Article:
10 Manual Handling Hazards & Injuries to Avoid
Manual handling occurs in almost all working environments. Whether it’s construction, hotel management, or agriculture, employees in a multitude of industries are exposed to heavy loads. Manual handling is the transporting or supporting of a load by one or more workers. It could include anything from lifting heavy packages, pushing carts, or handling construction material.
Several workplace hazards increase the risk of injury. These include loads that are too large or too heavy and tasks that are too strenuous. Keep reading to find out about all the possible hazards and injuries that can occur due to manual handling.
Manual Handling & Injuries Background
According to the Health and Safety Executive (HSE), over a third of workplace injuries occur during manual handling. This can be anything involving heavy lifting, carrying loads and objects (especially heavy ones), lowering, pulling, or pushing – all of which are pretty common in most industries. Manual handling gives employees the skills to safely undertake manual tasks. This reduces the risk of injury in the workplace.
What are Manual Handling Hazards?
Manual handling hazards are events or circumstances that can lead to injury. While the actual hazards are specifically related to what manual handling you are doing, here are some of the most common types of hazards:
1. Lifting heavy objects
This is one of the most common hazards. This leads to strain on the joints and muscles which ultimately causes work-related musculoskeletal disorders. When lifting heavy objects, employees should ask for assistance or use the right lifting tools.
2. Repetitive movements
Repetitive movements are also considered one of many hazards. It causes strain on the joints and muscles and leads to injuries such as tendonitis. As employees are required to perform the same tasks, they should take breaks and stretch their muscles to avoid strain.
3. Poor Posture
Poor posture is also a workplace design hazard. It causes musculoskeletal disorders MSDS that result from back, neck, and shoulder pain. To avoid this, employees should maintain good posture when lifting objects.
4. Slips, Trips & Falls
According to research information provided by the Occupational Safety and Health Act (OSHA), slips, trips and falls are the most common cause of non-fatal injuries in the workplace. Injuries that result from these types of accidents include musculoskeletal disorders and back injuries.
Common Manual Handling Injuries
While you could imagine that manual handling injuries occur due to dramatic events such as falling from ladders, something as simple as tripping on a box, using the wrong lifting techniques, working with heavy tools, and being in awkward postures could also be detrimental.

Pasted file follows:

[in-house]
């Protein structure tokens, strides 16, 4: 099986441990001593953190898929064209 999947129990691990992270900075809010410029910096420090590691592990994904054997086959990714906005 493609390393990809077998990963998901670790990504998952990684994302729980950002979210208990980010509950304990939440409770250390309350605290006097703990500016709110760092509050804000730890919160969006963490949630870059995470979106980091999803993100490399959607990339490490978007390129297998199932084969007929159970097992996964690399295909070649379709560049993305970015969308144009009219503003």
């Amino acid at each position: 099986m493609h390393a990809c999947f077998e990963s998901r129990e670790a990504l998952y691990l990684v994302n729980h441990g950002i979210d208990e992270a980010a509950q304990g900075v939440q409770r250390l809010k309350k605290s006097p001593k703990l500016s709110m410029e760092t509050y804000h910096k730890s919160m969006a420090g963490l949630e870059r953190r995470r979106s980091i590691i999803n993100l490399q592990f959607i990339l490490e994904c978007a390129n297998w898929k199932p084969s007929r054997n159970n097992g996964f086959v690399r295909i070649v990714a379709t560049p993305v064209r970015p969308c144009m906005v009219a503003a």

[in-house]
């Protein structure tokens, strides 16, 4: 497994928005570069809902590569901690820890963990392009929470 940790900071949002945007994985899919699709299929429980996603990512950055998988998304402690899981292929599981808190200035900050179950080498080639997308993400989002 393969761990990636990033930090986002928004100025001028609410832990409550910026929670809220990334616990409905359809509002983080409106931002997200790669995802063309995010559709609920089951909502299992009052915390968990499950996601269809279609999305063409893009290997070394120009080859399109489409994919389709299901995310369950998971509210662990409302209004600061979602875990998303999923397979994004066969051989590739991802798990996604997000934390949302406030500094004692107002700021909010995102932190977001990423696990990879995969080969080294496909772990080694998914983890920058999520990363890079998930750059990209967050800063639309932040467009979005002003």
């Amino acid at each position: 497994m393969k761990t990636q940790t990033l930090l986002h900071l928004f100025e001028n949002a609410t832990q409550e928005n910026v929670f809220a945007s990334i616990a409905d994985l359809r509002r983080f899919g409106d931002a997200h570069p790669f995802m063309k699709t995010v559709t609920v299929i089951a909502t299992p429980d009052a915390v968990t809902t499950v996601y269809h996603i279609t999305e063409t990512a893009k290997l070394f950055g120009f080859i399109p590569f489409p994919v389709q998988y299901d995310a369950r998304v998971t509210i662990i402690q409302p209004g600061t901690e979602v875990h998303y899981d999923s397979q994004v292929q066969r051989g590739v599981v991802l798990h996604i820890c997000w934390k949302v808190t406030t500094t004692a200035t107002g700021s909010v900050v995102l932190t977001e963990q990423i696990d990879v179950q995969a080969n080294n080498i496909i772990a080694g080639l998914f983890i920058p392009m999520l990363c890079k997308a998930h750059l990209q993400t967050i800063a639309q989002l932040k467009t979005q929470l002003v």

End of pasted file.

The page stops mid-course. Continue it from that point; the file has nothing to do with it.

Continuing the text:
Granted, most manual handling injuries are not fatal, but research shows that when hazards in the workplace are not properly addressed, then they can result in serious injuries. Hazardous manual handling can also result in these common injuries:
- Muscular sprains and strains occur when muscular tissues are stretched beyond their common capacity.
- Trapped nerve that occurs in the back as a result of another injury but is aggravated by manual handling .
- Hernia is a rupture of the body cavity wall in the lower abdomen.
- Cuts, bruising and abrasions occur when the body comes in contact with unprotected sharp objects.
- Fractures of the feet that occur when dropping loads.
- Musculoskeletal disorders are injuries that affect the human body’s movement or musculoskeletal system i.e. muscles, tendons, ligaments, nerves, discs, and blood vessels. An example of a musculoskeletal disorder is the rotator cuff, which affects the movement of the shoulder.
How to Prevent Manual Handling Injuries & Hazards
Manual handling hazards can be a bone of contention in the workplace. Any job performed without efficient risk assessment and training can include risk and cause workplace injuries. So what’s the best way to ensure health and safety in the workplace?
1. Risk Assessment for Hazardous Manual Tasks
Employers are required to carry out health and safety assessments in manual handling. This is a careful examination of what could cause harm to the employees.
With the help of a safety representative, conduct a manual handling risk assessment which will help employers identify potentially dangerous situations and put control measures in place. Storage areas and areas where objects are transferred should be focal points when preventing manual handling risk.
2. Manual Handling Training
One of the best ways to prevent risk is to ensure all staff has adequate training on manual handling hazards and injuries. With this information, all employees will be well-equipped to prevent injuries.
Specialised manual handling training is aimed at teaching employees about hazards in the workplace. They will learn how to prevent injuries, without risk to the health and safety of the workforce. It equally instructs them on what to do in carrying out risk controls.
One of the best ways to conduct manual handling training is through a blended delivery approach, a method of learning that integrates technology and in-person training. This strategy advises them on the proper control measures to put in place and allows them to practice the actions to be taken in real-life situations.
By contacting an online course provider and advocating for blended learning, employees can have access to training materials when required. The freedom to go through the online training content at their own pace (but with management’s guidance) will not only enhance the quality of learning but also help reduce manual handling hazards and injuries in the workplace.
Next read: If you’re considering implementing manual handling training, check out our guide about the best employee training methods.